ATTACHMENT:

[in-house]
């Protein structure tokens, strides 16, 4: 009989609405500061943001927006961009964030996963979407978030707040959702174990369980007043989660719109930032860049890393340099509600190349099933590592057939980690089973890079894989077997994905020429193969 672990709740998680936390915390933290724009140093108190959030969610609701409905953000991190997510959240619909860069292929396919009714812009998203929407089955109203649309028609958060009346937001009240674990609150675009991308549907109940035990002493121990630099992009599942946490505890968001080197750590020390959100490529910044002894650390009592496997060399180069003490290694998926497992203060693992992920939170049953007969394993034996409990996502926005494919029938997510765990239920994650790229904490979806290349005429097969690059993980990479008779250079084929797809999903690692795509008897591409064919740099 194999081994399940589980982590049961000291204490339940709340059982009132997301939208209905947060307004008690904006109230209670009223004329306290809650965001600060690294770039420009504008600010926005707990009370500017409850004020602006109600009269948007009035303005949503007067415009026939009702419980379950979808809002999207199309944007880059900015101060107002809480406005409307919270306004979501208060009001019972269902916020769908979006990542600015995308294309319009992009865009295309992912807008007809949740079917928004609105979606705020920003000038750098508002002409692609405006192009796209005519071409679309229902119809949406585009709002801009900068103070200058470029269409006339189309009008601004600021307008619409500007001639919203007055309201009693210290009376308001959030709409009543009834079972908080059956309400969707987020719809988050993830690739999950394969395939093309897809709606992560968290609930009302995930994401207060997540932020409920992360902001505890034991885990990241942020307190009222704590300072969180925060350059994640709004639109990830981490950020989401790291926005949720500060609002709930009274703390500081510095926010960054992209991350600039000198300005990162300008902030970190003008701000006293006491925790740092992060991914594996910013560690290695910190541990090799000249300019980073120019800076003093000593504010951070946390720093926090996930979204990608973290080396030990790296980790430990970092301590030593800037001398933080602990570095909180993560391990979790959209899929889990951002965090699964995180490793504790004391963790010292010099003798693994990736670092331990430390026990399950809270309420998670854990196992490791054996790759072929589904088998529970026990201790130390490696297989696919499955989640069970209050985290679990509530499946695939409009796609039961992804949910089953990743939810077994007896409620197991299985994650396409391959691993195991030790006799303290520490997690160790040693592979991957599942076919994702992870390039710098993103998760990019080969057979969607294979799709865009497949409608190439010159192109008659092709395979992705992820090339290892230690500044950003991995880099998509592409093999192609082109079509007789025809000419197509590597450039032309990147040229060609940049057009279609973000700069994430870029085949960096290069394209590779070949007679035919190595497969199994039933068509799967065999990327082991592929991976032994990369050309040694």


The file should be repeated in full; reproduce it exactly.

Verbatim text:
[in-house]
């Protein structure tokens, strides 16, 4: 009989609405500061943001927006961009964030996963979407978030707040959702174990369980007043989660719109930032860049890393340099509600190349099933590592057939980690089973890079894989077997994905020429193969 672990709740998680936390915390933290724009140093108190959030969610609701409905953000991190997510959240619909860069292929396919009714812009998203929407089955109203649309028609958060009346937001009240674990609150675009991308549907109940035990002493121990630099992009599942946490505890968001080197750590020390959100490529910044002894650390009592496997060399180069003490290694998926497992203060693992992920939170049953007969394993034996409990996502926005494919029938997510765990239920994650790229904490979806290349005429097969690059993980990479008779250079084929797809999903690692795509008897591409064919740099 194999081994399940589980982590049961000291204490339940709340059982009132997301939208209905947060307004008690904006109230209670009223004329306290809650965001600060690294770039420009504008600010926005707990009370500017409850004020602006109600009269948007009035303005949503007067415009026939009702419980379950979808809002999207199309944007880059900015101060107002809480406005409307919270306004979501208060009001019972269902916020769908979006990542600015995308294309319009992009865009295309992912807008007809949740079917928004609105979606705020920003000038750098508002002409692609405006192009796209005519071409679309229902119809949406585009709002801009900068103070200058470029269409006339189309009008601004600021307008619409500007001639919203007055309201009693210290009376308001959030709409009543009834079972908080059956309400969707987020719809988050993830690739999950394969395939093309897809709606992560968290609930009302995930994401207060997540932020409920992360902001505890034991885990990241942020307190009222704590300072969180925060350059994640709004639109990830981490950020989401790291926005949720500060609002709930009274703390500081510095926010960054992209991350600039000198300005990162300008902030970190003008701000006293006491925790740092992060991914594996910013560690290695910190541990090799000249300019980073120019800076003093000593504010951070946390720093926090996930979204990608973290080396030990790296980790430990970092301590030593800037001398933080602990570095909180993560391990979790959209899929889990951002965090699964995180490793504790004391963790010292010099003798693994990736670092331990430390026990399950809270309420998670854990196992490791054996790759072929589904088998529970026990201790130390490696297989696919499955989640069970209050985290679990509530499946695939409009796609039961992804949910089953990743939810077994007896409620197991299985994650396409391959691993195991030790006799303290520490997690160790040693592979991957599942076919994702992870390039710098993103998760990019080969057979969607294979799709865009497949409608190439010159192109008659092709395979992705992820090339290892230690500044950003991995880099998509592409093999192609082109079509007789025809000419197509590597450039032309990147040229060609940049057009279609973000700069994430870029085949960096290069394209590779070949007679035919190595497969199994039933068509799967065999990327082991592929991976032994990369050309040694």